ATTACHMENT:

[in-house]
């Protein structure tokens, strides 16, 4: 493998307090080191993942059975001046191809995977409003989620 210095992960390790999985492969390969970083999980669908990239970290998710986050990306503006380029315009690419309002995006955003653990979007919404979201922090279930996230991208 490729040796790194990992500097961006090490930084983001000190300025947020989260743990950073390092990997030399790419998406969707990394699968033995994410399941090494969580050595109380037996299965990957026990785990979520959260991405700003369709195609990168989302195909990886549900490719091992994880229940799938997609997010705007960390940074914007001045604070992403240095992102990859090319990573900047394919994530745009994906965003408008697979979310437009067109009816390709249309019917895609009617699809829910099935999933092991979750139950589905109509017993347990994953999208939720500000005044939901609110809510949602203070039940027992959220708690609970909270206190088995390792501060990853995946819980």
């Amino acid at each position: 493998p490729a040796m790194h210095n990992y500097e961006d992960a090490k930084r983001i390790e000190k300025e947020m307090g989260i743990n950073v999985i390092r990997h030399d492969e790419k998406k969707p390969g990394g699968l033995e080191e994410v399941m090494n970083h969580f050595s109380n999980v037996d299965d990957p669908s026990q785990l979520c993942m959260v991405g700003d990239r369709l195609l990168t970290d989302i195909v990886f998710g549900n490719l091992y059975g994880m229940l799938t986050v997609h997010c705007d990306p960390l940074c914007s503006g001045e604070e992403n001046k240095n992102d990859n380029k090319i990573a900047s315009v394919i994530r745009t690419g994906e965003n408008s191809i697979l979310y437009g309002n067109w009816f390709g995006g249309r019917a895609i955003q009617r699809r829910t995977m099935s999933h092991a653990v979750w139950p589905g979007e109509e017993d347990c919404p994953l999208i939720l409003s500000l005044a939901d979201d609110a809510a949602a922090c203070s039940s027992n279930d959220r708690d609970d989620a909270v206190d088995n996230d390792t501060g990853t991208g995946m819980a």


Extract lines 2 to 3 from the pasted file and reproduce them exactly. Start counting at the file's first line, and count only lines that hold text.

């Protein structure tokens, strides 16, 4: 493998307090080191993942059975001046191809995977409003989620 210095992960390790999985492969390969970083999980669908990239970290998710986050990306503006380029315009690419309002995006955003653990979007919404979201922090279930996230991208 490729040796790194990992500097961006090490930084983001000190300025947020989260743990950073390092990997030399790419998406969707990394699968033995994410399941090494969580050595109380037996299965990957026990785990979520959260991405700003369709195609990168989302195909990886549900490719091992994880229940799938997609997010705007960390940074914007001045604070992403240095992102990859090319990573900047394919994530745009994906965003408008697979979310437009067109009816390709249309019917895609009617699809829910099935999933092991979750139950589905109509017993347990994953999208939720500000005044939901609110809510949602203070039940027992959220708690609970909270206190088995390792501060990853995946819980």
């Amino acid at each position: 493998p490729a040796m790194h210095n990992y500097e961006d992960a090490k930084r983001i390790e000190k300025e947020m307090g989260i743990n950073v999985i390092r990997h030399d492969e790419k998406k969707p390969g990394g699968l033995e080191e994410v399941m090494n970083h969580f050595s109380n999980v037996d299965d990957p669908s026990q785990l979520c993942m959260v991405g700003d990239r369709l195609l990168t970290d989302i195909v990886f998710g549900n490719l091992y059975g994880m229940l799938t986050v997609h997010c705007d990306p960390l940074c914007s503006g001045e604070e992403n001046k240095n992102d990859n380029k090319i990573a900047s315009v394919i994530r745009t690419g994906e965003n408008s191809i697979l979310y437009g309002n067109w009816f390709g995006g249309r019917a895609i955003q009617r699809r829910t995977m099935s999933h092991a653990v979750w139950p589905g979007e109509e017993d347990c919404p994953l999208i939720l409003s500000l005044a939901d979201d609110a809510a949602a922090c203070s039940s027992n279930d959220r708690d609970d989620a909270v206190d088995n996230d390792t501060g990853t991208g995946m819980a």